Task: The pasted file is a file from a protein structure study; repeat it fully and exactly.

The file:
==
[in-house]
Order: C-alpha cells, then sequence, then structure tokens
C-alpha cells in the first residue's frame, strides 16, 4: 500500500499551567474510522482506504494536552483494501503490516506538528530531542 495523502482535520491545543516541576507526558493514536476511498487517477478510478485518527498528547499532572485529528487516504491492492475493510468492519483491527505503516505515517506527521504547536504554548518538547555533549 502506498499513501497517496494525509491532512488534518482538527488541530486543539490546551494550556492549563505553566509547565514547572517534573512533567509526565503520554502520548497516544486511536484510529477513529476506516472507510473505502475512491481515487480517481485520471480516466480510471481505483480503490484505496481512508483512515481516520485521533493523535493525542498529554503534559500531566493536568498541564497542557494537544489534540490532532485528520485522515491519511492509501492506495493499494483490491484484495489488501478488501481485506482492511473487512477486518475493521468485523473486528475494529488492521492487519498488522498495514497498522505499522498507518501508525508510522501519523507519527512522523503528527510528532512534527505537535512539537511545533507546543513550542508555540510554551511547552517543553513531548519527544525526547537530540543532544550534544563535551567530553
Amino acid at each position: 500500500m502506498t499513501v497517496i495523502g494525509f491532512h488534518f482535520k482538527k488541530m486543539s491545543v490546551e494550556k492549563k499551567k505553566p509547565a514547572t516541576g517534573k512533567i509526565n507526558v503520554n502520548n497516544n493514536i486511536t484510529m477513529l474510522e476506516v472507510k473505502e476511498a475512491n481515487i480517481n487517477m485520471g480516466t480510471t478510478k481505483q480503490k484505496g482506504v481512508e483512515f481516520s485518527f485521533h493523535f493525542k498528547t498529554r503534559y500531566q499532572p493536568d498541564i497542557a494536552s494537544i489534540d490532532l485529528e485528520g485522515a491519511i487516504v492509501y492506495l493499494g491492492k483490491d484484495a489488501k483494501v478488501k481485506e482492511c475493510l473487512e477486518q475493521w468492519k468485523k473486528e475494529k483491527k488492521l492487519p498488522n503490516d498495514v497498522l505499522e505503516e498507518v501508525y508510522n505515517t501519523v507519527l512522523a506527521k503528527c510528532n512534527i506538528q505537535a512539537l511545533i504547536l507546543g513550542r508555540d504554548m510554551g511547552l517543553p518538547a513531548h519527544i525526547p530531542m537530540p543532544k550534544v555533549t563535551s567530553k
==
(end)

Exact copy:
[in-house]
Order: C-alpha cells, then sequence, then structure tokens
C-alpha cells in the first residue's frame, strides 16, 4: 500500500499551567474510522482506504494536552483494501503490516506538528530531542 495523502482535520491545543516541576507526558493514536476511498487517477478510478485518527498528547499532572485529528487516504491492492475493510468492519483491527505503516505515517506527521504547536504554548518538547555533549 502506498499513501497517496494525509491532512488534518482538527488541530486543539490546551494550556492549563505553566509547565514547572517534573512533567509526565503520554502520548497516544486511536484510529477513529476506516472507510473505502475512491481515487480517481485520471480516466480510471481505483480503490484505496481512508483512515481516520485521533493523535493525542498529554503534559500531566493536568498541564497542557494537544489534540490532532485528520485522515491519511492509501492506495493499494483490491484484495489488501478488501481485506482492511473487512477486518475493521468485523473486528475494529488492521492487519498488522498495514497498522505499522498507518501508525508510522501519523507519527512522523503528527510528532512534527505537535512539537511545533507546543513550542508555540510554551511547552517543553513531548519527544525526547537530540543532544550534544563535551567530553
Amino acid at each position: 500500500m502506498t499513501v497517496i495523502g494525509f491532512h488534518f482535520k482538527k488541530m486543539s491545543v490546551e494550556k492549563k499551567k505553566p509547565a514547572t516541576g517534573k512533567i509526565n507526558v503520554n502520548n497516544n493514536i486511536t484510529m477513529l474510522e476506516v472507510k473505502e476511498a475512491n481515487i480517481n487517477m485520471g480516466t480510471t478510478k481505483q480503490k484505496g482506504v481512508e483512515f481516520s485518527f485521533h493523535f493525542k498528547t498529554r503534559y500531566q499532572p493536568d498541564i497542557a494536552s494537544i489534540d490532532l485529528e485528520g485522515a491519511i487516504v492509501y492506495l493499494g491492492k483490491d484484495a489488501k483494501v478488501k481485506e482492511c475493510l473487512e477486518q475493521w468492519k468485523k473486528e475494529k483491527k488492521l492487519p498488522n503490516d498495514v497498522l505499522e505503516e498507518v501508525y508510522n505515517t501519523v507519527l512522523a506527521k503528527c510528532n512534527i506538528q505537535a512539537l511545533i504547536l507546543g513550542r508555540d504554548m510554551g511547552l517543553p518538547a513531548h519527544i525526547p530531542m537530540p543532544k550534544v555533549t563535551s567530553k